A license to thrill !!
Just wondering who is using wireless mics (for shows, presentations, etc) within schools?? If so what kind of license are you using them with??
I'd be grateful for any advice.
A license to thrill !!
We had one as part of our lecture thearter build. We don't have a licence for it, I don't think we need one.
Maybe some specialist kit needs it, I can for instance imagine TV/Radio companies needing to garantee that no one else is using the same frequncy.
You shouldn't be using anything powerful enough to be needing a license.....
The range on them will not be sufficient to require a licence.
It is true you do not need a license. Fyi, when you come to buy them go for UHF mics rather than VHF, they tend to be less susceptible to interference and they're not as noisy (less hiss).
There are a number of 'free' frequencies in the UK that are permitted to be used by wireless kit, such as microphones. This is why often, for off the shelf kit you are limited to say, 16 devices at any one time.
What you can do, if you need more than that (greedy beggar if you do! ) then there are licensed devices available, but as already pointed out, these tend to be for TV crews, festivals and the like to ensure that they are the only ones using the devices in the area at any one time, and then you start getting into the arena of buying licenses or renting kit with licenses attached or, not very good for the school budget!
If you need things like that (say for school shows) then you can always rent in, but generally, you should be ok with off the shelf stuff and besides, any AV supplier worth their weight will advise you if you need a license.
Trantec / JTS and a few other firms do ready made kits of up to 16 devices with shared aerial systems and things which work nicely and you can get a selection of different 'fittings' if you need them (handheld, lapel, headset, instrument, etc), but really, you shouldn't be needing a license for using a bog standard everyday radio mic.
Hope that helps
It really depends on the frequencies used if you need a licence or not....VHF in general dont but some UHF sets do....
It really depends if you want to make sure you dont get interference from other users although in a school/college setting this is unlikely...however if you were to use them outside say in a hotel function room or a conferene venue then you might find clashes occuring..hence the benifit of using units with a wide frequency range.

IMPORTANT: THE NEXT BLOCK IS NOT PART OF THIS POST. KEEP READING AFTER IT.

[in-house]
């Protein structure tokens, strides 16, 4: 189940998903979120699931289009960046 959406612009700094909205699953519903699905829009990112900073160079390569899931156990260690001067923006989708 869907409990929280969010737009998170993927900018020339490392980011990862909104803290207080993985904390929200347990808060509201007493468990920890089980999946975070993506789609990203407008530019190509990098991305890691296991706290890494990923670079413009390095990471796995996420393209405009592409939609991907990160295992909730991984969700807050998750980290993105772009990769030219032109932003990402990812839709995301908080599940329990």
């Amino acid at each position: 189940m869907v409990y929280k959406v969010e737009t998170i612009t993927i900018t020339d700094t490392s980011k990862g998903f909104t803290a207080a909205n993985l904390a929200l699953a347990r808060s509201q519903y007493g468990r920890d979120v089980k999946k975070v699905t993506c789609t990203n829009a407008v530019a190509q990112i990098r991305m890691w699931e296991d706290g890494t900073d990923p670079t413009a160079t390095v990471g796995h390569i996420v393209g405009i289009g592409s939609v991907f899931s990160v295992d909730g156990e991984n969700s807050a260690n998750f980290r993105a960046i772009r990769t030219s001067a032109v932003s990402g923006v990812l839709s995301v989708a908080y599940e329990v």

You can get quite good cheapish UHF units these days so I would advise against using VHF unless you already have them.
Have a look at the jfmg website to find out futher info...soz 1st post so cant put a link in!!
to get a better idea of what you might need.....and yes they do fine if they find you operating without a licence.
looks like my post crossed with aptproductions!!
Suggest you have a look at the above link just to make sure you are all legal!!
I agree with Trantec as a make...also have a look at the cheaper Sennhieser ranges....I would suggest you steer clear of the cheaper brands...because you will need spares such as clips/pop shields etc. and the cheaper units dont tend to supply these seperately.
How could I forget Sennheiser as a brand. JTS use a lot of the same components as them, and although are looked upon as a "cheaper brand" so long as you don't go for their bottom range they are fantastic pieces of kit. I have a headset mic of theirs which is wonderful to use when (in my other life) I'm doing school assemblies and the like.
Both VHF and UHF microphones have some frequencies which are licence exempt. If memory serves, four of the sixteen uhf frequencies are exempt. UHF frequencies between 863 - 865MHz are exempt.
some wireless is free from lisencing, typically stuff like the 4 channel trantec 4.4 system is lisence free in the uk but the 4.16 requires a lisence.
check out JFMG Radio spectrum for programme making and entertainment for info about UK lisencing.
You don't need a license for mobile phones either.
It may also depend on the power output of the transmitters....although I dont think that you would be likely to find the higher power units in an education enviroment....but you never know!
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